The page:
Found at: 0x1bi.net:70/textfiles/file?hacking/VMS/vax-1.txt

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           %%    What's Hacking?                                     %%
           %%                          A series by David Lightman    %%
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           %%%%%%%%%%%%%%%%%%%%%%-SPECIAL ISSUE-%%%%%%%%%%%%%%%%%%%%%%%
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           %%                  VAX COMPUTER SYSTEMS                  %%
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           This  is  a requested discussion from Jolly Bardsman's  Pub  &
        Tavern at (214) 690-4634.  If you have any requests, send me mail
        at any address listed below:

        USENET:  bdunn@attctc.dallas.tx.us
                 ... or ...

        TELEMAIL: csupport/a755.cc3556/tech.services/credit.data/isg/trw

                 Elm Street           Jolly Bardsman's Pub & Tavern
                 Channel Z            Spyder's Web
                 Dead Zone            Abyssal Plane

                 Oblivion (if AO gets the damn thing off the ground)

           By  03/06/90, you may connect to a beta Twilight Zone at  214-
        606-1413.   You may also reach me voice at  214-660-6054.   Limit
        the calls to an EXTREME minimum!

           If I get multiple requests about a topic (as I did with  VAX),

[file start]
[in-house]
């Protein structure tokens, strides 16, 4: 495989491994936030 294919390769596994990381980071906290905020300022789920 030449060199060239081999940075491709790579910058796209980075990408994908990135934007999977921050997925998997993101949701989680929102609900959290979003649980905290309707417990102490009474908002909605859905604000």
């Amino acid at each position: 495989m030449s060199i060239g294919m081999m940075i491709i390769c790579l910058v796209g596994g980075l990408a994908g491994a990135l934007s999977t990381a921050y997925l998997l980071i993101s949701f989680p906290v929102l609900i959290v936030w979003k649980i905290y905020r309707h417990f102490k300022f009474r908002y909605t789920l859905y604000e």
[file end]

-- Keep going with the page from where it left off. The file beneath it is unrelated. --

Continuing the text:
I will put something online the WHAT'S HACKING? subboards and the
        beta system Twilight Zone ]I[.


        VAX:  The VAX acronym is derived from Virtual Address  eXtension.
              The VAX computer is designed to use memory addresses beyond
              the  hardware's actual limits, enabling it to  handle  pro-
              grams that are too large to fit into physical memory.   The
              VAX  computer system is a member of the  Digital  Equipment
              Corporation  (DEC)  computer  family.   Currently  the  VAX
              series includes models spanning the desktop VAX station  to
              mainframe class multi-CPU VAX processors.  These vary  from
              the superminis, like MicroVAX, to the older, moderate sized
              11/7XX  series, to the newer 6000 series.   These  computer
              systems commonly use an operating system known as VMS.

        VMS:  The VMS acronym is for Virtual Memory System.  The operands
              of  VMS are very similar to other operating systems.   Back
              in  the days of stand-alone computer systems, DEC  had  the
              idea for streamlining the operation of their computers  for
              business  and  engineering.  It conceived VMS as a  way  of
              allowing the basic computer management to be done by a user
              familiar with any of the multiple systems it made.

        DCL:  The DCL acronym is for Digital Command Language.  It is the
              fundamental language of the VMS.  Those of you who have  an
              IBM  system,  you can think of a DCL program like  a  batch
              file.  You can do a lot with it (much more than a PC-DOS or
              MS-DOS  batch)  but it work basically the  same  way.   One
              difference is that when you want to execute anything as  if
              you were typing it in at the command prompt, you first must
              put a "$" in front of the command in the DCL program.   DCL
              programs  are commonly called COM files as well.  When  you
              are not executing a COM or DCL program file, you are almost
              always typing things into the DCL processor.